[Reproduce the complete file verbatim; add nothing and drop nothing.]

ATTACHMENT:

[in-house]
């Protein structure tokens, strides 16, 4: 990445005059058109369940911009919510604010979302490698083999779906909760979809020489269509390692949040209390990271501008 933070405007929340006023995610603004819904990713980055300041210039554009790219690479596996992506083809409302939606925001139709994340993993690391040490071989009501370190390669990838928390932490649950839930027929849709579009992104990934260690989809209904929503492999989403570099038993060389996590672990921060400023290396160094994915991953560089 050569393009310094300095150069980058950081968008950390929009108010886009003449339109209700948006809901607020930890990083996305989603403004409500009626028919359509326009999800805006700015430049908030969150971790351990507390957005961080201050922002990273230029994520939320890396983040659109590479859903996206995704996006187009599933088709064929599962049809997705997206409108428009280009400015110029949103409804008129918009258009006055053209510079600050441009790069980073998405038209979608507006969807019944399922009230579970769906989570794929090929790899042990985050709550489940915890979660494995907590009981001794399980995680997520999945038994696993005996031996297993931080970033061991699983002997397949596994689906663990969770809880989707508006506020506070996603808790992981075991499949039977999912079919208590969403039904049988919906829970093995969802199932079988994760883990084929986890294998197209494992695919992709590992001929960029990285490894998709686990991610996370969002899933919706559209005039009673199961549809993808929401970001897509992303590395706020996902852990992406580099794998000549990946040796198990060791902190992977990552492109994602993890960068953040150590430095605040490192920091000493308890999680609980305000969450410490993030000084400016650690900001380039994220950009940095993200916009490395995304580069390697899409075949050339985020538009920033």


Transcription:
[in-house]
């Protein structure tokens, strides 16, 4: 990445005059058109369940911009919510604010979302490698083999779906909760979809020489269509390692949040209390990271501008 933070405007929340006023995610603004819904990713980055300041210039554009790219690479596996992506083809409302939606925001139709994340993993690391040490071989009501370190390669990838928390932490649950839930027929849709579009992104990934260690989809209904929503492999989403570099038993060389996590672990921060400023290396160094994915991953560089 050569393009310094300095150069980058950081968008950390929009108010886009003449339109209700948006809901607020930890990083996305989603403004409500009626028919359509326009999800805006700015430049908030969150971790351990507390957005961080201050922002990273230029994520939320890396983040659109590479859903996206995704996006187009599933088709064929599962049809997705997206409108428009280009400015110029949103409804008129918009258009006055053209510079600050441009790069980073998405038209979608507006969807019944399922009230579970769906989570794929090929790899042990985050709550489940915890979660494995907590009981001794399980995680997520999945038994696993005996031996297993931080970033061991699983002997397949596994689906663990969770809880989707508006506020506070996603808790992981075991499949039977999912079919208590969403039904049988919906829970093995969802199932079988994760883990084929986890294998197209494992695919992709590992001929960029990285490894998709686990991610996370969002899933919706559209005039009673199961549809993808929401970001897509992303590395706020996902852990992406580099794998000549990946040796198990060791902190992977990552492109994602993890960068953040150590430095605040490192920091000493308890999680609980305000969450410490993030000084400016650690900001380039994220950009940095993200916009490395995304580069390697899409075949050339985020538009920033």